Personally, I find some good in the “slowing down” and reevaluation this pandemic has caused.
The pre-COVID rush
One of the major challenges in research careers I’ve observed is that everyone is always in a rush. From the days of my father’s start in science in the 1950’s until now, the pace of everything has accelerated.
Our expectations of ourselves and of our colleagues to be “productive” have grown without stop. We are expected to bring in more funding, write more high profile papers, teach better, and be on more committees than ever…. Where does it stop?
I have come to see this as a deep illness in our culture, that has nothing to do with any virus (except a mental one). I saw it destroy careers, and lead to a lot of misery. It also led to a lot of unnecessary “busywork” such as LPU’s (least publishable units).
I saw my father literally “work himself to death” in the mid-90’s, after adopting the ever-growing standard of needing to have a big lab ever churning out publications and so-called progress.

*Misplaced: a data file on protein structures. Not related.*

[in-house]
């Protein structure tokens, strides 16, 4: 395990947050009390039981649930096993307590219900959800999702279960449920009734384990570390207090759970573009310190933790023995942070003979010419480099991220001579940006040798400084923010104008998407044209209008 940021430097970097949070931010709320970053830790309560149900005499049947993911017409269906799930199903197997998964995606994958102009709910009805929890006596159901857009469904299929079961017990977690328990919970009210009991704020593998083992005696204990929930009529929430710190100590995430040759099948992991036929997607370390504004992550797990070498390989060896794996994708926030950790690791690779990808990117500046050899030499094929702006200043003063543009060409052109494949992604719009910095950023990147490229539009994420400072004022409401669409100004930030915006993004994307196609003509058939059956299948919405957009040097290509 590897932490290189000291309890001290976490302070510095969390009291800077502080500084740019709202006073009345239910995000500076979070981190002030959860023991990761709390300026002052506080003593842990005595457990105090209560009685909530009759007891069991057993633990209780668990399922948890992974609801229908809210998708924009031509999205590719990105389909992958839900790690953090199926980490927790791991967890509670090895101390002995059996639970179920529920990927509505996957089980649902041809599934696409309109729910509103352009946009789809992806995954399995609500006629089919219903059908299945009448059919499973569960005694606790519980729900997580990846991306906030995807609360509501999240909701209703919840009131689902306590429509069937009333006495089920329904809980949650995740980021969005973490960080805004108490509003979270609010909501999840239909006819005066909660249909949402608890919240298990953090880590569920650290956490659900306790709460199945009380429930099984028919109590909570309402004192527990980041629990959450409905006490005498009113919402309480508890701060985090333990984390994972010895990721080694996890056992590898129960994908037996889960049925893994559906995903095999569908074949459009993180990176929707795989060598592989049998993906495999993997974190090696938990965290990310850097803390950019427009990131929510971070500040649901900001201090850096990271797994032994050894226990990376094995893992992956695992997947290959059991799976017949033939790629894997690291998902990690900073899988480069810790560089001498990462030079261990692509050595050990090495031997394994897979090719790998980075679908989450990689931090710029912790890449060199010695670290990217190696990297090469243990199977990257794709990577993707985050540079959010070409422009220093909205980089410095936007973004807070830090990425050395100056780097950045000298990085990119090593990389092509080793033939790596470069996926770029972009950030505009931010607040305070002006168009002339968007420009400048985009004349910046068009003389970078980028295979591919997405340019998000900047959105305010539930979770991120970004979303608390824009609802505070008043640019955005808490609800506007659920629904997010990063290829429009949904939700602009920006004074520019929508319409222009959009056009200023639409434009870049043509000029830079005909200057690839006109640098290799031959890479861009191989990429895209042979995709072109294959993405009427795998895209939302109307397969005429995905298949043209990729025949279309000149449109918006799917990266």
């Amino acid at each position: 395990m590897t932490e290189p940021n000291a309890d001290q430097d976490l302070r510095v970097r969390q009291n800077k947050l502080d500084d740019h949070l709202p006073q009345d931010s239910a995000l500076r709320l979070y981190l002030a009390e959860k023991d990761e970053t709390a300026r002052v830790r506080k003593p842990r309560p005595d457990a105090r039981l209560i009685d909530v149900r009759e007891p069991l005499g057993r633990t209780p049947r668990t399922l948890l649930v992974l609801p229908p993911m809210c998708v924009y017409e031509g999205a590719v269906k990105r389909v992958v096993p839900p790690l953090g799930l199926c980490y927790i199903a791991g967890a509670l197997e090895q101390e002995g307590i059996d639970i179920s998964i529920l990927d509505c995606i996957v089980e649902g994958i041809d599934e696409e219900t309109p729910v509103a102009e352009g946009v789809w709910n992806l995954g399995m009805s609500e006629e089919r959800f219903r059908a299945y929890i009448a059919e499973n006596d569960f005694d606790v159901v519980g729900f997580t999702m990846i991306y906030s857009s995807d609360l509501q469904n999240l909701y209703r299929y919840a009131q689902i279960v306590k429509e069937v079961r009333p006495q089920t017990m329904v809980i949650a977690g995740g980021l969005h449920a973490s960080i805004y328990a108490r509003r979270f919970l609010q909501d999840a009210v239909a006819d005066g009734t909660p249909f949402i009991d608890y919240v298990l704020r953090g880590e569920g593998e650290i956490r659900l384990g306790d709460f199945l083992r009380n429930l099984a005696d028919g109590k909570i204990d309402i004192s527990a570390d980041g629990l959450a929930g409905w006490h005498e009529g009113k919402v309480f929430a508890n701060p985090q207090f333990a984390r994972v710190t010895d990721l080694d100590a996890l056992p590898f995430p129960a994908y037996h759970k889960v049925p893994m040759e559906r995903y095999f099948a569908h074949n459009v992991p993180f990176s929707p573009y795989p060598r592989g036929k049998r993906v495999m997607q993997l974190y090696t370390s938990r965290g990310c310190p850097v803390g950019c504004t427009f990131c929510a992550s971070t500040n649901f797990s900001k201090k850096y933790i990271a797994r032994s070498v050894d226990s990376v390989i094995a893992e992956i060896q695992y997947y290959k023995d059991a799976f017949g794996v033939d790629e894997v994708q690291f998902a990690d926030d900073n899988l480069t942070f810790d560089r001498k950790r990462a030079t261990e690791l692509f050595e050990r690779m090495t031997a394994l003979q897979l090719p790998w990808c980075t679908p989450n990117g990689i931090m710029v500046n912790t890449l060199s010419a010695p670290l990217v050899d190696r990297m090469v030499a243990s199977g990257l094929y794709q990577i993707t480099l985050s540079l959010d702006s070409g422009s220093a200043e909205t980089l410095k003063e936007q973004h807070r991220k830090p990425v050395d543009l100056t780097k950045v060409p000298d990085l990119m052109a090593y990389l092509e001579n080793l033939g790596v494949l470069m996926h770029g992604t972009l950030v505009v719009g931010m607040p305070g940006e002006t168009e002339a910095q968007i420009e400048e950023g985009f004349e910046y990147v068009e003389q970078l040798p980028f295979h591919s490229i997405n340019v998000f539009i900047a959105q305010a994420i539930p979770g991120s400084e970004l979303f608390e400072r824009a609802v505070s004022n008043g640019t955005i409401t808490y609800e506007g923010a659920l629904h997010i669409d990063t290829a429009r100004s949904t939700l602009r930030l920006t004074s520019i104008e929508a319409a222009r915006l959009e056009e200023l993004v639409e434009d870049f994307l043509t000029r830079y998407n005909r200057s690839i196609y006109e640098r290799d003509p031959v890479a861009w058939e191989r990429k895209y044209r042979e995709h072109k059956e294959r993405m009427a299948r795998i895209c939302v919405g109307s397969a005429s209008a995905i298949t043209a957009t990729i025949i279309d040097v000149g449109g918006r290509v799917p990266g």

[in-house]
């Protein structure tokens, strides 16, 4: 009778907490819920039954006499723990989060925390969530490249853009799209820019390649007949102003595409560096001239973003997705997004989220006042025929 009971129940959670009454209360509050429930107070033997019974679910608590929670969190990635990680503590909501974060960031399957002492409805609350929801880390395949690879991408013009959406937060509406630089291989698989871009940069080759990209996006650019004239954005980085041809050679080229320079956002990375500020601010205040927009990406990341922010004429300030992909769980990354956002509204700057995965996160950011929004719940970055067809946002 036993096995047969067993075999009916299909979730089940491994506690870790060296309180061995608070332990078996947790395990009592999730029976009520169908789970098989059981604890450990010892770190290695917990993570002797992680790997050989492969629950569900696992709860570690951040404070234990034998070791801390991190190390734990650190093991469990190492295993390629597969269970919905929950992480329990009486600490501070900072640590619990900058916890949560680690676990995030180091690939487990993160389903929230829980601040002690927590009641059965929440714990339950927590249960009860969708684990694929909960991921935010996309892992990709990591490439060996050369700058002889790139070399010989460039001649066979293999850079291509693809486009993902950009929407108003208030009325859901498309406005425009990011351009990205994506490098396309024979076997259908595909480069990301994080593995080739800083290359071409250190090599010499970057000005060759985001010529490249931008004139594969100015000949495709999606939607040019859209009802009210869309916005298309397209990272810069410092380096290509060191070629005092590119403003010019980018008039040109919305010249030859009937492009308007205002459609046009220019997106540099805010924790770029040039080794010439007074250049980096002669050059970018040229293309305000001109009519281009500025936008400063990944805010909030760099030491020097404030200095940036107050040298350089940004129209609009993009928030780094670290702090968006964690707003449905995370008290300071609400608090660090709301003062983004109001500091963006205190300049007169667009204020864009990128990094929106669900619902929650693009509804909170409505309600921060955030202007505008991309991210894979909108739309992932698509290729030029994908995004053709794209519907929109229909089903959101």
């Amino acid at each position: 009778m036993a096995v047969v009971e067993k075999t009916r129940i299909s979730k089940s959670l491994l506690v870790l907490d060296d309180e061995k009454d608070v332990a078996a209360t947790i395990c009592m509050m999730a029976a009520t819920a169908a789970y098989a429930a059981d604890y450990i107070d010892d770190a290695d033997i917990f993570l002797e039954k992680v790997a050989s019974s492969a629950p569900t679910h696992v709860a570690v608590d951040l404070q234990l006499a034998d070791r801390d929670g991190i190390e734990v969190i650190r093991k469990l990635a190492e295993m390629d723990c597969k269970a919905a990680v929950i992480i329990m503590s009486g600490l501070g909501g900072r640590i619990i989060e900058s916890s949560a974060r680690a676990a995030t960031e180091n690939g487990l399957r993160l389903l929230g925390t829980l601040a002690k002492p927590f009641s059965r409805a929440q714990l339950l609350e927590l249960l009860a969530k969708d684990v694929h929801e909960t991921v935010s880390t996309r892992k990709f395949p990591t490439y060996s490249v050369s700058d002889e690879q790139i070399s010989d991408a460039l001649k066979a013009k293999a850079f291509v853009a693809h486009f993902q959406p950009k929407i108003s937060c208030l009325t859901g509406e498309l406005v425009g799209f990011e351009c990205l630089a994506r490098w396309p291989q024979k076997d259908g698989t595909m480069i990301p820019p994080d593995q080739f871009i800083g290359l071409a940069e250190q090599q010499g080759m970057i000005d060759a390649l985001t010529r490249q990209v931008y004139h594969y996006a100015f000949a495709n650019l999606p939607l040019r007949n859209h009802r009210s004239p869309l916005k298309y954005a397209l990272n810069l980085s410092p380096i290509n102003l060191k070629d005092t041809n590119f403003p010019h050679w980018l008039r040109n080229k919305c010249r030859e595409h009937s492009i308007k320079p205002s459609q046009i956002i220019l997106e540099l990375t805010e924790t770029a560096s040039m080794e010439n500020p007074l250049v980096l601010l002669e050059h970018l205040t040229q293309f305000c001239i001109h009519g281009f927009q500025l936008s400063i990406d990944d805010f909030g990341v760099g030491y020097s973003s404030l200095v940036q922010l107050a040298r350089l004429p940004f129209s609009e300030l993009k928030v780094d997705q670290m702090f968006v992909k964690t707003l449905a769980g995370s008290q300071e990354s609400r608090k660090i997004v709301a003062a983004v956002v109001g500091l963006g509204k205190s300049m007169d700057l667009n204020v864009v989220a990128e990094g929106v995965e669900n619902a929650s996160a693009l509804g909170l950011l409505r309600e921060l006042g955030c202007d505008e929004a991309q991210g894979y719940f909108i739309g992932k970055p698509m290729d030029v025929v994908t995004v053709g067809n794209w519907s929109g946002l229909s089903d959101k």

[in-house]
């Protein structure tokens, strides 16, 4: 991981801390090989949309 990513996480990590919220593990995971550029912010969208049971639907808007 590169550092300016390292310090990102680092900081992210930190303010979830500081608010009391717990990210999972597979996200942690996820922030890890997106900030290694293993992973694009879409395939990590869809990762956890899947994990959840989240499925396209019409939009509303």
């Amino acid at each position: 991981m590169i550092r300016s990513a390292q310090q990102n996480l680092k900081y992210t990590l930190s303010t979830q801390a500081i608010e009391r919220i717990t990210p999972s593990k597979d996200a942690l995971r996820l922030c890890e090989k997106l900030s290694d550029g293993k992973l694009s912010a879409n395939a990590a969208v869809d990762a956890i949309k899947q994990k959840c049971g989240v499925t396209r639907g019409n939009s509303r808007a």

What’s COVID got to do with it?
When it comes to this endemic “rush,” it has run straight up against the pandemic. The pandemic has forced many of us to slow down, contemplate more, and not rush around so much.
I still see many people trying to go back to the old days. I talk to clients who are very frustrated with themselves for their own seeming “lack of progress” while they try to balance their career with overseeing a stay-at-home education for their kids. I hear clients lamenting the lack of research progress (and data) to go into their next proposal.
So the question here is this: is the problem the pandemic, or is the problem unrealistic expectations that predated the pandemic, that are brought into clear relief by the pandemic?